2. The topdown management structure has never changed in our schools. Forget the New Teachers Project and all the reports of how unions control everything and management can do nothing. I was there from the beginning as a union rep on the bargaining team and as the union grievance chair for almost 15 years. Management has always hated even the idea of collective bargaining. So, teachers face a persistent and relentless bullying. The only way to deal with it is to become Buddhist-like and neither ask nor expect anything. If you never want anything (like a fair wage or your own classroom, special assignments or a transfer to a “good” school, equipmetn that works), then you can’t be bribed or threatened. I stayed in my ghetto school for 35 years and never asked for a transfer and lived happily with my ghetto students who were just as interesting as anyone else. The arbitrary, and usually capricious, actions of management just wear you down, especially if you want “advancement.”

I guess it is the best and the worst thing about teaching. There are no real levels of advancement or promotion. If you are already the captain of a ship, you may want to be an admiral, but you don’t ever really need it. The title of teacher (it sounds so much more important in Spanish: profesor) should suffice. Now, if you’re not going to reward the status of teacher with money, you should at least reward it with freedom, trust and comfort. But we have none of these. You can tell immediately how much society values our services. Take a look at any classroom, at the condition of the desks and chairs, the walls and the equipment. As an English teacher perhaps I read these things too metaphorically, but one look at the typical student desk will tell you volumes about schools and values.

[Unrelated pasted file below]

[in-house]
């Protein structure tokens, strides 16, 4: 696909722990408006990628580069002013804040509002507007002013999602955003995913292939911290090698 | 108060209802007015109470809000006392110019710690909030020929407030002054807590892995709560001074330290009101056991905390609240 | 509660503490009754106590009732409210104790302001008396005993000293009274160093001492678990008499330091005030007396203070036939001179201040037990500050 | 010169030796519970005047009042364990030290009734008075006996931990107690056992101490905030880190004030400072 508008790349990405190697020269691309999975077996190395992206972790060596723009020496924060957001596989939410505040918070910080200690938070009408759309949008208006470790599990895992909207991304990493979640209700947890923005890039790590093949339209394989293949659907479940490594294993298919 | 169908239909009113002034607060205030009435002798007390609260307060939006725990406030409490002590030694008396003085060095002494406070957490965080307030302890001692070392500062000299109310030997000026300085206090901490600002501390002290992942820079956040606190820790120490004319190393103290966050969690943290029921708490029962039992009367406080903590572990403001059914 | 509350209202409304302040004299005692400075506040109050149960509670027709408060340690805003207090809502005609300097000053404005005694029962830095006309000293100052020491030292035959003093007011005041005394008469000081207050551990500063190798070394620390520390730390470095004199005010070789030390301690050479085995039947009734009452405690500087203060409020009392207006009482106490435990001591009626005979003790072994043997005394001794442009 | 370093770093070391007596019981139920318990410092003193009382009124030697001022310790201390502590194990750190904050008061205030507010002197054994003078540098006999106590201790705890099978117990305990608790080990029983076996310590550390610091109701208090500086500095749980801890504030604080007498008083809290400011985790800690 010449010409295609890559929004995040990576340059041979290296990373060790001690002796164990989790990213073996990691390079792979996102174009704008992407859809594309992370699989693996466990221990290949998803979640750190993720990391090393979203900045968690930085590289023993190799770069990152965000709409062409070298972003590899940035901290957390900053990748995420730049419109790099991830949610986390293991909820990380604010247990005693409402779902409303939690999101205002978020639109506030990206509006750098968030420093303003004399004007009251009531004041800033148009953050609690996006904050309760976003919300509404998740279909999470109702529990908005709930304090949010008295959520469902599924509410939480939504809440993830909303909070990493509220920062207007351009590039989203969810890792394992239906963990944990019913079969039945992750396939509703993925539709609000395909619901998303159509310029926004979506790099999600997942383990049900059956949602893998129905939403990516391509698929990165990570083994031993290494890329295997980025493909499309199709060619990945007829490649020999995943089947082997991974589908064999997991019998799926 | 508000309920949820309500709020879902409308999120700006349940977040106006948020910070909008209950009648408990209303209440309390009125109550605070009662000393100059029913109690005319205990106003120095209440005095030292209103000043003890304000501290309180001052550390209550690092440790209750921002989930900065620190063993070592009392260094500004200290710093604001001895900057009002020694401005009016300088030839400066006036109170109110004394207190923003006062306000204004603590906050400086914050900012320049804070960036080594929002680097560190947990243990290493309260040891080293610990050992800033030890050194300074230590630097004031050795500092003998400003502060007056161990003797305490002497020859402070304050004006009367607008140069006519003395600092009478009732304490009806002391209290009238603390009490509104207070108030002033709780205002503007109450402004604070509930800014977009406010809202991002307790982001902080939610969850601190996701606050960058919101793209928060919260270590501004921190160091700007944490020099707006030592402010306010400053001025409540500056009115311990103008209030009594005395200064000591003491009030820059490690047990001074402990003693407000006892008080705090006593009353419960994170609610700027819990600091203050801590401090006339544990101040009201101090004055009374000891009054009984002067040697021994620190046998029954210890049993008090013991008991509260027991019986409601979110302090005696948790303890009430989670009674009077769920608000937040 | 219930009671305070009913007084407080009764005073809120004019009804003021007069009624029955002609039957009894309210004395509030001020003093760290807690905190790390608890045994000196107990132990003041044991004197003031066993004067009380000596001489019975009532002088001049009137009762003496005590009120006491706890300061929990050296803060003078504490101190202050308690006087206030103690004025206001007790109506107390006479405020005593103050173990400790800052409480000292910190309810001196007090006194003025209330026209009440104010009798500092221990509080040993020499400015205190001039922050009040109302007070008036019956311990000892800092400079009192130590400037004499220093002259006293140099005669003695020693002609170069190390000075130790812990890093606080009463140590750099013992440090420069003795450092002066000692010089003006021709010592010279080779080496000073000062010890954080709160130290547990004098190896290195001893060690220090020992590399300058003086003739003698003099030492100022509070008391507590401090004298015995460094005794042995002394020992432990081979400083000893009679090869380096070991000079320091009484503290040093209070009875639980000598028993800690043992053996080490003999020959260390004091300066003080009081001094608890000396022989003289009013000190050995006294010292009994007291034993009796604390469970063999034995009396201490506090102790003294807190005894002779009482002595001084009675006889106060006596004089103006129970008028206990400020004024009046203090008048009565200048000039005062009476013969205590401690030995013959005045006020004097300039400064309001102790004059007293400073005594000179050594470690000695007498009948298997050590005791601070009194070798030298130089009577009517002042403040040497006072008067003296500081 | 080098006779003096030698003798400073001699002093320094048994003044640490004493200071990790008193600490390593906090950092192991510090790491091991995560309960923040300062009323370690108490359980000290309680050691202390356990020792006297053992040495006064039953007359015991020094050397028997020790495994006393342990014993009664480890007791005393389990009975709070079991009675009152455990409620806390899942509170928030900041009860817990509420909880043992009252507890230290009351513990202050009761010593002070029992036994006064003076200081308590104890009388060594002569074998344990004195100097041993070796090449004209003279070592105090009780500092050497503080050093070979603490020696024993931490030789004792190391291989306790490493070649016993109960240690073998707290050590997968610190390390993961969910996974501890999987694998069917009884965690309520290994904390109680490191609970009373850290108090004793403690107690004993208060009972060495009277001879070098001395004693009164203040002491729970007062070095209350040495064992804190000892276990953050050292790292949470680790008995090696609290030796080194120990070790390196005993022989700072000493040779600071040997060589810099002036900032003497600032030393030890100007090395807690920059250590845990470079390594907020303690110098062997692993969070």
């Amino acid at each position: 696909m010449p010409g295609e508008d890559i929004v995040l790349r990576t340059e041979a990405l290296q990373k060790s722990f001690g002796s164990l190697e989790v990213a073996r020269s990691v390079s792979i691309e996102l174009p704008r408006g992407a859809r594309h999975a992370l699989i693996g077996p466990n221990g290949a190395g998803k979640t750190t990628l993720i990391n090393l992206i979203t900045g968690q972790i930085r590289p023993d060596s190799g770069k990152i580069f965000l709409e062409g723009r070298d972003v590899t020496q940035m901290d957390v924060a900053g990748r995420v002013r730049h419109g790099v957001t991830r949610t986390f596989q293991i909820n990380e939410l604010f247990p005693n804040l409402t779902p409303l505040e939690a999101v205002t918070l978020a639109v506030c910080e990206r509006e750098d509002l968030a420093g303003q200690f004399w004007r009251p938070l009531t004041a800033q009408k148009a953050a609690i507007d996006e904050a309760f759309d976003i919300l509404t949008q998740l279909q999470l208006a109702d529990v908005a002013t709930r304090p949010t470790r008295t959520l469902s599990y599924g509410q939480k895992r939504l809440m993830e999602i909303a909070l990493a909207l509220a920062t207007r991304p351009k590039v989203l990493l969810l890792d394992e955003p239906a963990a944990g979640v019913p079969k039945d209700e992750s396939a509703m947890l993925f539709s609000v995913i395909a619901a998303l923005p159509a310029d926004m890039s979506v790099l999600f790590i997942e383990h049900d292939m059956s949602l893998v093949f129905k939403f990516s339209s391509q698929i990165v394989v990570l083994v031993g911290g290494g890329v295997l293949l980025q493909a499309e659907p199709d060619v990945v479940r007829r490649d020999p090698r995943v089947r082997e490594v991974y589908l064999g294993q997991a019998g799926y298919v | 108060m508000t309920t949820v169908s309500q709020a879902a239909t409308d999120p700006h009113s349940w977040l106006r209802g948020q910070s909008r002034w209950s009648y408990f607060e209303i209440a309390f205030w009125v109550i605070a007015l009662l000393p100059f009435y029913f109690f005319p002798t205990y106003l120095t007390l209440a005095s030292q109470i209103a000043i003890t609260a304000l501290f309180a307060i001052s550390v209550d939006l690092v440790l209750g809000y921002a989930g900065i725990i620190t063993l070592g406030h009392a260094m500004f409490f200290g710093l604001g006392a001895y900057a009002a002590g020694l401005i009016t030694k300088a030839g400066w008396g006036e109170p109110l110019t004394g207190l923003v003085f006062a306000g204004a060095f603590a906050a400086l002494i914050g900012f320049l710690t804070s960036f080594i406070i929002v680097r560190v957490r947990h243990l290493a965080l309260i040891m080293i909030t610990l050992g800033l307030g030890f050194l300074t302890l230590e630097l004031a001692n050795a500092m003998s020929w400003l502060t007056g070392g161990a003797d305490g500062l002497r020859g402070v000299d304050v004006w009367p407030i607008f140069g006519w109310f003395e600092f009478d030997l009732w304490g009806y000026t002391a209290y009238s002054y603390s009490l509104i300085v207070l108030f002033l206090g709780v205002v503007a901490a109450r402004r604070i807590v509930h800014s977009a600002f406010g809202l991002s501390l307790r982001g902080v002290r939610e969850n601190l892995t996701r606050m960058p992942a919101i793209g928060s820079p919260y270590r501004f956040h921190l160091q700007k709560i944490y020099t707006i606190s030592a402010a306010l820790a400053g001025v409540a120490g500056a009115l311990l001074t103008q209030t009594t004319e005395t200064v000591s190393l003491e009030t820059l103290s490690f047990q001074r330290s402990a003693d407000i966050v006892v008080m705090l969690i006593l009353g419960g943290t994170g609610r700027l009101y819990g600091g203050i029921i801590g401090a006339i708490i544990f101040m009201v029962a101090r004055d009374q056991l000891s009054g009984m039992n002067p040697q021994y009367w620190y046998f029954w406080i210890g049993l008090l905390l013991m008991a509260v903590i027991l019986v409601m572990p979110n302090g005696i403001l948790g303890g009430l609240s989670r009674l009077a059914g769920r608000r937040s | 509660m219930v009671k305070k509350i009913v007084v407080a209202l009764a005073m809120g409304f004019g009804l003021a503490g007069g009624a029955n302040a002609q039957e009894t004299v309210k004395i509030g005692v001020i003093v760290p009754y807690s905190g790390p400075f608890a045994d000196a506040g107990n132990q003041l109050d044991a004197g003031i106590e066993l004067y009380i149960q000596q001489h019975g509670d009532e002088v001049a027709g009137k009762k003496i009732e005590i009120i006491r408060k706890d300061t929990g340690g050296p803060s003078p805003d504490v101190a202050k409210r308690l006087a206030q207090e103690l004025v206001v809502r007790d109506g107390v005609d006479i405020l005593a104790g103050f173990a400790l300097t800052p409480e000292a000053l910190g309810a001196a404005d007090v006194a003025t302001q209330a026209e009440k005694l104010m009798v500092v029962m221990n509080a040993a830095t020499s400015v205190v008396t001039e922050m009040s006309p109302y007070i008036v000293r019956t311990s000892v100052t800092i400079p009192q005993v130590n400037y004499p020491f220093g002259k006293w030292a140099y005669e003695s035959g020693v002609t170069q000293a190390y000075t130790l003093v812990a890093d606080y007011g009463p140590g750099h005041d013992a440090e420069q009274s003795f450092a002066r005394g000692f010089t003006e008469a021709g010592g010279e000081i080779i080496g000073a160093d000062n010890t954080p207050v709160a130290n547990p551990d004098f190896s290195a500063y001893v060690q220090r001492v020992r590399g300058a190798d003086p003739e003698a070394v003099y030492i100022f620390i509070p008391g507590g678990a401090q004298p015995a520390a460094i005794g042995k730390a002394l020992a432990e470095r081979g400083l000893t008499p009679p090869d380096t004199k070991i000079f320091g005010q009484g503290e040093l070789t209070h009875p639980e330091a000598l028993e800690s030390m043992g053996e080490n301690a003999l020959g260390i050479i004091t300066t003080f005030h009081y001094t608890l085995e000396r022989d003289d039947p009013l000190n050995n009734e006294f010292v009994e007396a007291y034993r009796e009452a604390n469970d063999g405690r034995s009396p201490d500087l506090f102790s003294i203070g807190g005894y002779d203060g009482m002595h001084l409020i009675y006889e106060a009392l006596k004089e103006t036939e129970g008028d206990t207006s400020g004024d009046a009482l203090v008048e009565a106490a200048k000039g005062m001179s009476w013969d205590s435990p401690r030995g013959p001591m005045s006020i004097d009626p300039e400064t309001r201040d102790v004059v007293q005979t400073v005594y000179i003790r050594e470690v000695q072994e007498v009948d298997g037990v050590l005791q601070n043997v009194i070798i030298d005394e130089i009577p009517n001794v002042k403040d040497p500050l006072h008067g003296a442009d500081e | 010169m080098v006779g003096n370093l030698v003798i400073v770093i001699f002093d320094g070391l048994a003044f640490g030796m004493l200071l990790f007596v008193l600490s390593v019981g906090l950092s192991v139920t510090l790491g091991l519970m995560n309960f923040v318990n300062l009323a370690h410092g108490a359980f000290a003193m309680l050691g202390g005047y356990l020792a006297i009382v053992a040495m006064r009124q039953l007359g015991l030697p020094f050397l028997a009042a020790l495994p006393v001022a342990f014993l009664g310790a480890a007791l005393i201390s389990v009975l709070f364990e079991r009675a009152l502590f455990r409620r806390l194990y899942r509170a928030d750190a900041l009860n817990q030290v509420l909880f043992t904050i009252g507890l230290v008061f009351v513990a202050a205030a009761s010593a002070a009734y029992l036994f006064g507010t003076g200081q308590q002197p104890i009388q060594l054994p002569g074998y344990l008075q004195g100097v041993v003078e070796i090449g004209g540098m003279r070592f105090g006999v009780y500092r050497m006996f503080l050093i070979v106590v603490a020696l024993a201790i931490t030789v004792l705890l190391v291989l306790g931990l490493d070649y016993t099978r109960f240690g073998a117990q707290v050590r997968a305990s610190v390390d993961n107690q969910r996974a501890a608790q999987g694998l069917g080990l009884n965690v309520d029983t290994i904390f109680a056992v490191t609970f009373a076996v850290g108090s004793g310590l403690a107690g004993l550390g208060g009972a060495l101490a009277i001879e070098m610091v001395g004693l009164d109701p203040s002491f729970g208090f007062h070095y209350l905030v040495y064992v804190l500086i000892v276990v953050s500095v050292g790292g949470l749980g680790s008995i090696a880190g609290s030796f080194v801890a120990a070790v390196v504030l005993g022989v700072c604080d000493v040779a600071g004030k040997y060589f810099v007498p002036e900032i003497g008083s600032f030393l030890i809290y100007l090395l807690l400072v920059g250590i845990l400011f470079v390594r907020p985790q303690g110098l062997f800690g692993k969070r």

3. The rules. Why do schools have to be so authoritarian in structure? Put the fun back in grade school an make middle and high schools like college. I know. I know all about the problems. Like we don’t have problems now? Colleges are nice schools and they may have some problems of their own, but people like colleges—the students like them and teachers like being there. We’ve had this model for hundreds of years now, so why haven’t we made some changes in that direction?

Do we really need hall passes so our kids can pee?

As a teacher in her second year, I find a lot of these questions relevant to me in a personal way.
Let me start by saying, in some ways I love my job. I love teaching my students and seeing their eyes light up when they understand something as esoteric as subjunctives in a result clause. However, there are many things I don't love about my job, and these could potentially drive me from the field. First, I do not love the pay. I am a single woman, and trying to make ends meet is challenging at best. One shouldn't need a spouse to live without getting an ulcer from worrying about the bills. Yet, the pay is low enough that this is the reality of the situation.
Second, I don't love the idea that students and teachers have about being well qualified. I am currently finishing my Master's in Education. I also have a Masters in my content area, and around 20 credit hours beyond the Masters in my content area. Because of this, I am constantly asked why I am not teaching in a 1)college or 2)richer school district or 3)private school. I teach at my school because my students are just as smart and just as deserving as any other student Truth be told, a whole lot of college professors could care less about teaching, as they are judged on the quality of their research not their teaching in determining their job advancement and what not. These questions also reveal that the belief that teachers are those who failed at the "real world" is still very much alive.